Tuesday, November 15, 2011

Making Acquisitions

A really hard transition to make for most of us founders is the idea of paying some other entrepreneur our hard-earned cash or even tapping into the lifeblood of our equity in exchange for their inferior product that we could easy make ourselves, and do a better job of it, if we just had the time. This transition to building muscle tissue around the bare bones of a startup trips up most first-time CEOs. VCs often rely on their founders to be market and technical experts for diligencing their other dealflow, but it's often ingrained in the entrepreneur (and should be) that they have the best product and everyone else’s ideas are crap. ;-) This makes such diligence unreliable.

Clearly, it is just not possible to scale at the rate demanded by modern markets through organic growth. Especially demanding is the Internet, where innovation is unrestricted by hardware and can rapidly replicate without fear of IP infringement. I recently sat next to the VP of business development of a large Internet rollup (on a 5 a.m. out of Austin :( ) that owns most of the vacation rental Web sites, including good-old Stayz, which was founded by three of the youngest entrepreneurs in our portfolio, but I guess being in their mid-20s makes them middle-aged for Internet entrepreneurs :). This company was formed entirely to acquire these Web sites and form a conglomerate--it had no IP of its own, and interestingly did little to change the companies it bought. These guys perfected a Web acquisition model and rolled up what turned out to be a large market segment. Their key was overpaying the founders and betting on scale to make it all work. It’s a bit like the supermarket chain buying up the sole proprietorships, except you don’t end up with crap fruit and veg afterwards...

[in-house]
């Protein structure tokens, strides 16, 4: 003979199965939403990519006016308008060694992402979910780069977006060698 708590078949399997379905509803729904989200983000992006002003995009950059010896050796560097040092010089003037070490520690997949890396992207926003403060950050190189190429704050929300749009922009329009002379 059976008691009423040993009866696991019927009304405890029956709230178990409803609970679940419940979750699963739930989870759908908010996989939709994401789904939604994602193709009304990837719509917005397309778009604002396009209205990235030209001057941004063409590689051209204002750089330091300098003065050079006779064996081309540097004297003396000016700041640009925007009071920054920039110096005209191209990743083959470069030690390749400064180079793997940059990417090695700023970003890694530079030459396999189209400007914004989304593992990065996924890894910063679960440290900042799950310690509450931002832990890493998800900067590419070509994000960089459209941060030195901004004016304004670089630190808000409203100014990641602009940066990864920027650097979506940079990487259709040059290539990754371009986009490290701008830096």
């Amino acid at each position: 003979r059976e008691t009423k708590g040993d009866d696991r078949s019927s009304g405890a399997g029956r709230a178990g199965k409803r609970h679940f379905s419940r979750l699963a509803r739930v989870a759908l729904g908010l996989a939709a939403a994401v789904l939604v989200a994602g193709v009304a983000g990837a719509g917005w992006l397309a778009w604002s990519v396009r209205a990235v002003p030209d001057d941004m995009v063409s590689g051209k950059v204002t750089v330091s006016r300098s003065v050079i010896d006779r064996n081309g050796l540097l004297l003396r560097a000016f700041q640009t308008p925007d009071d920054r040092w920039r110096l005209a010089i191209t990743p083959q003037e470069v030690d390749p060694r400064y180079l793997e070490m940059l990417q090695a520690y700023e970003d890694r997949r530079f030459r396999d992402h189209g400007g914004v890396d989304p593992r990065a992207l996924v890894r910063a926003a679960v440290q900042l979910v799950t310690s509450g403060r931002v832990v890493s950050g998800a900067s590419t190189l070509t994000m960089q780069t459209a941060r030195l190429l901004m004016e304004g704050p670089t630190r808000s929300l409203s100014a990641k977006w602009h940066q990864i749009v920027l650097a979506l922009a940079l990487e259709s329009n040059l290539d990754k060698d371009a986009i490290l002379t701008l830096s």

As a startup CEO you don’t think rollups, you think disruption. If you can paint a vision that other entrepreneurs will share, then you have a change to bring them under your banner to fight your cause. A lot of entrepreneurs look for “deals,” distressed assets, or companies that can't get funded, and try to do predatory deals. These usually don’t work--whatever caused the problems for the target company usually permeates the acquirer as well. Unfortunately, you have to pay up to make things happen. Now there are a few examples of companies like Visx whose internal technology failed, but became extremely successful by acquiring the core technology from someone who could not raise money. But assuming you are a successful startup, you should be abel to make 1 & 1 = 5 deals by bolting on the right pieces of product to your existing offering, and integrating them together under the hood to make them more compelling than they were separately.

There is a lot of banker wisdom in this area and a lot of people to help you formulate a financial engineering strategy. There is a lot of wisdom in this area and these guys know what is selling, who is buying, and why so they can in principle help you engineer an exit by making you the prettiest company on the block, By all means hear them out, but remember, you got to this point by focusing on one thing that you do better than anyone else--you leveraged yourself into a niche with your unique technology and you are well on the way to owning and controlling the direction of that market. You had a vision and drove it through the strength of your convictions. If your vision is accurate, you above all others can predict the direction your niche will move, and so you can build or acquire the products and technologies needed to serve that evolution. No banker or advisor can do that for you. Finally, you got here by serving your customer better than the incumbents. Stay focused on them and the acquisition will take care of itself--your company will be bought or IPO’d, not sold.